The National Cancer Institute (NCI) established the Diagnostic Imaging Program (DIP) in October 1996 with David Bragg, M.D., as the first acting director and two full-time staff members. Daniel C. Sullivan, M.D., became the first full-time director in September 1997. The name of the program has changed twice during this time, from the Diagnostic Imaging Program to the Biomedical Imaging Program in 2001 and to the Cancer Imaging Program in 2003, to more clearly reflect the role of the program, both to NCI and to the public. The staff members and administered grants are divided among four branches: the Diagnostic Imaging Branch, the Molecular Imaging Branch, the Image-Guided Intervention Branch, and the Imaging Technology Development Branch. The total amount of grant money administered by the CIP is depicted graphically, below.
Funding Initiatives Announced
Exploratory/Developmental Grants for Diagnostic Cancer Imaging (R21s) first announced
Development and Application of Imaging in Therapeutic Studies (R01)
Development and Testing of Digital Mammography Displays and Workstations (R01/ SBIR/STTR)
Diagnostic Imaging and Guided Therapy in Prostate Cancer. Phased Innovation Award (R21/R33) (SBIR/STTR)
Development of Novel Imaging Technologies (Phased Innovation Award [R21/R33] and SBIR/STTR) first announced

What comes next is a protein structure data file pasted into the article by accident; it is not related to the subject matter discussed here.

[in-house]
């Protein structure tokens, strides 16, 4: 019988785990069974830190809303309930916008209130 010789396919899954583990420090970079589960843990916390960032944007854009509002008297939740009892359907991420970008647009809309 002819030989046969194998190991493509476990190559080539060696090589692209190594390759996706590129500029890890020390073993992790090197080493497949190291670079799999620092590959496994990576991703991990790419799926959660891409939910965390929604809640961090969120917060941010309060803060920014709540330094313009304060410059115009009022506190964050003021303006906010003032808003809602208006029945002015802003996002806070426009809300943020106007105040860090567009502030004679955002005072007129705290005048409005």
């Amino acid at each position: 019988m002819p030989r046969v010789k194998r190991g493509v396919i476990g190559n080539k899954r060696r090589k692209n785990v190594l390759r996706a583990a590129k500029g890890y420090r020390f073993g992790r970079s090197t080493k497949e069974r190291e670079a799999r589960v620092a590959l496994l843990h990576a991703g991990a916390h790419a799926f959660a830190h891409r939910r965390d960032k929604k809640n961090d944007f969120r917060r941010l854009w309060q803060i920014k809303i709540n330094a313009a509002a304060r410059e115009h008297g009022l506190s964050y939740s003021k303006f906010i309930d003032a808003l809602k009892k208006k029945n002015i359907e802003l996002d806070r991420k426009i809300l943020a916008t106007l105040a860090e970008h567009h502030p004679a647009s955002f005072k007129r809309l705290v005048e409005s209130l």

Lung Image Database Resource for Imaging Research (U01)
Ultrasound Research Interface Request for Proposals - Contract awarded to Siemens
Industry-Academic Partnerships for Development of Biomedical Imaging Systems and Methods That Are Cancer Specific (R21)
Instrumentation Grants For Imaging Equipment Used in Clinical Trials: Administrative Supplements to Cancer Center Support Grants
Administrative Supplement Requests: Instrumentation Grants for Small Animal Imaging Equipment
Clinical Cancer Therapy And Prevention Research (R01)
An SBIR/STTR Initiative for Image-Guided Cancer Interventions
A history and discussion of the role of the Cancer Imaging Program as of 2001 is given in Academic Radiology 2002; 9:122-125.
The history of NCI is detailed in the NIH Almanac.